Keywords: IoT security, public key cryptography and countermeasures, private key management
Security of electronic devices is a "must have" in today's interconnected world of the Internet of Things (IoT). Electronic devices range from smart connected fridges to uranium centrifuge control systems. When the security of a device is compromised, "broken" as it were, we can no longer rely on the device for secure data exchange, processing, or storage. If electronic transactions, critical systems such as nuclear plants, or implantable medical devices are hacked, then the global trust would be impacted dramatically.
Electronic security is a far-reaching topic. This is the first application note in a two-part series on security for theIoT. In Part 1, we describe how to identify and then assess the security risks for a connected electronic device. We explain how the best, proven security is designed into electronic devices. Our focus is on countermeasures, specifically public key-based algorithms.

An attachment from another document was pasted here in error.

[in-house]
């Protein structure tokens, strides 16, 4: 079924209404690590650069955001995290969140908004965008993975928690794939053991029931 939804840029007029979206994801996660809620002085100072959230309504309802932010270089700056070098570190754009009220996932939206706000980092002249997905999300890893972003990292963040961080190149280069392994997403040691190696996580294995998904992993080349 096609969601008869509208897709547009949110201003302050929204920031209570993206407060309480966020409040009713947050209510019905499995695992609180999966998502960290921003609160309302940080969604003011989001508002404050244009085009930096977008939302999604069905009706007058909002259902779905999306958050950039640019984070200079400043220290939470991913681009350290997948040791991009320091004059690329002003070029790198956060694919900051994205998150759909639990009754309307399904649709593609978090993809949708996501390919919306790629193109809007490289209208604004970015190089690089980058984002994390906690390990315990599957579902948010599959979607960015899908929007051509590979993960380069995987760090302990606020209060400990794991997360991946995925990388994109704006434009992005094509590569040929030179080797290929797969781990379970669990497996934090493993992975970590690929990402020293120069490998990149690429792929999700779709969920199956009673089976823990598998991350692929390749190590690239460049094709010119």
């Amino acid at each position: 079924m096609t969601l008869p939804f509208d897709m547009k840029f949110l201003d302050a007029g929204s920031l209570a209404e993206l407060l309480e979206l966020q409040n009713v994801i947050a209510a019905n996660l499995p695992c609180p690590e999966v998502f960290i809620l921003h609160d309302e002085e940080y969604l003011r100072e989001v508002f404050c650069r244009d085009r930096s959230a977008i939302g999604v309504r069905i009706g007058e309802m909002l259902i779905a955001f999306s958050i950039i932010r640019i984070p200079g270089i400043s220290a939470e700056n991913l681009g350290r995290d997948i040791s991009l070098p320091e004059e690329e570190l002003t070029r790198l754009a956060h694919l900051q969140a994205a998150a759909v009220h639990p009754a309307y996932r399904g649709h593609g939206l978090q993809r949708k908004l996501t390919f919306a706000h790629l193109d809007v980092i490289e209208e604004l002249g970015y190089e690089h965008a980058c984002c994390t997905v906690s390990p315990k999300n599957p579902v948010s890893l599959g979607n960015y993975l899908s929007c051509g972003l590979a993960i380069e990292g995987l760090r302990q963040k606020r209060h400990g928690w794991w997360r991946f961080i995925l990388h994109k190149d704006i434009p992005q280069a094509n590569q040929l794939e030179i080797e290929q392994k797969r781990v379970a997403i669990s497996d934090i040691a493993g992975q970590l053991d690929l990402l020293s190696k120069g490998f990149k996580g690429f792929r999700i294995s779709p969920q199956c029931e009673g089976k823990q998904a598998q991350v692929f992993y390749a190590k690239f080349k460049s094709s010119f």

In our follow-up Part 2 application note we focus on the importance of a secure boot and the "root of trust," which are the cornerstones of the electronic device's trustworthiness. We will demonstrate how device security can be conveniently implemented and how devices can even be updated in the field. DeepCover® secure microcontrollers will serve as example trust-enabling components to secure the IoT.
Our lives are increasingly surrounded by interconnected electronic devices in what is now called the Internet of Everything. This IoT and every secure portable device, industrial, and medical equipment all have software running within the hardware. They ease our days, answer our needs, control electrical functions in our households, protect our lives in medical equipment, and provide us utility services (water, gas, electricity) through smart grids or by controlling power plants.